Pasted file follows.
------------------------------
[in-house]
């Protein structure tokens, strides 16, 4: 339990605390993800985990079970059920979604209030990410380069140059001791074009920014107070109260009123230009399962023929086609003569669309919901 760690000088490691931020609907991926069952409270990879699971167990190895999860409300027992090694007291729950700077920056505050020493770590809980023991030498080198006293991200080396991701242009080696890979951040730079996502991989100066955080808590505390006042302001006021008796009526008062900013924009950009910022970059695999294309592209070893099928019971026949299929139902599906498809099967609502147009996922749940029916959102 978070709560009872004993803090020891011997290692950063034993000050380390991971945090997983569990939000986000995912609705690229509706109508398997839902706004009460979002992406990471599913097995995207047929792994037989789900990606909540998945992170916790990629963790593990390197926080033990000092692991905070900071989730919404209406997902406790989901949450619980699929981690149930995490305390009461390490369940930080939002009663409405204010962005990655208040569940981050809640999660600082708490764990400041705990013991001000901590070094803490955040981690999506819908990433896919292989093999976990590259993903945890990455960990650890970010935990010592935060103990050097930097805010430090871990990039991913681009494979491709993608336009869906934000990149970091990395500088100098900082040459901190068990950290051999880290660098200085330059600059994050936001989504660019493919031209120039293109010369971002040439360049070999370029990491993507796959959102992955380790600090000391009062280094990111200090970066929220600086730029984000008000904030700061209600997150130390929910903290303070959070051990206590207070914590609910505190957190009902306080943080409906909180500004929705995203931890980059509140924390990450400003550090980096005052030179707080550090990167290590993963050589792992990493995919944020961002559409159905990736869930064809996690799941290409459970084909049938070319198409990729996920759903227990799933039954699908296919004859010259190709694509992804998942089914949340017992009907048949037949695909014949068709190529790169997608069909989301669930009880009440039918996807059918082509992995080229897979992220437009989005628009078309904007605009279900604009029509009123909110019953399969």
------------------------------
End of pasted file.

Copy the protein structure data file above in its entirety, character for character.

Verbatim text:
[in-house]
């Protein structure tokens, strides 16, 4: 339990605390993800985990079970059920979604209030990410380069140059001791074009920014107070109260009123230009399962023929086609003569669309919901 760690000088490691931020609907991926069952409270990879699971167990190895999860409300027992090694007291729950700077920056505050020493770590809980023991030498080198006293991200080396991701242009080696890979951040730079996502991989100066955080808590505390006042302001006021008796009526008062900013924009950009910022970059695999294309592209070893099928019971026949299929139902599906498809099967609502147009996922749940029916959102 978070709560009872004993803090020891011997290692950063034993000050380390991971945090997983569990939000986000995912609705690229509706109508398997839902706004009460979002992406990471599913097995995207047929792994037989789900990606909540998945992170916790990629963790593990390197926080033990000092692991905070900071989730919404209406997902406790989901949450619980699929981690149930995490305390009461390490369940930080939002009663409405204010962005990655208040569940981050809640999660600082708490764990400041705990013991001000901590070094803490955040981690999506819908990433896919292989093999976990590259993903945890990455960990650890970010935990010592935060103990050097930097805010430090871990990039991913681009494979491709993608336009869906934000990149970091990395500088100098900082040459901190068990950290051999880290660098200085330059600059994050936001989504660019493919031209120039293109010369971002040439360049070999370029990491993507796959959102992955380790600090000391009062280094990111200090970066929220600086730029984000008000904030700061209600997150130390929910903290303070959070051990206590207070914590609910505190957190009902306080943080409906909180500004929705995203931890980059509140924390990450400003550090980096005052030179707080550090990167290590993963050589792992990493995919944020961002559409159905990736869930064809996690799941290409459970084909049938070319198409990729996920759903227990799933039954699908296919004859010259190709694509992804998942089914949340017992009907048949037949695909014949068709190529790169997608069909989301669930009880009440039918996807059918082509992995080229897979992220437009989005628009078309904007605009279900604009029509009123909110019953399969």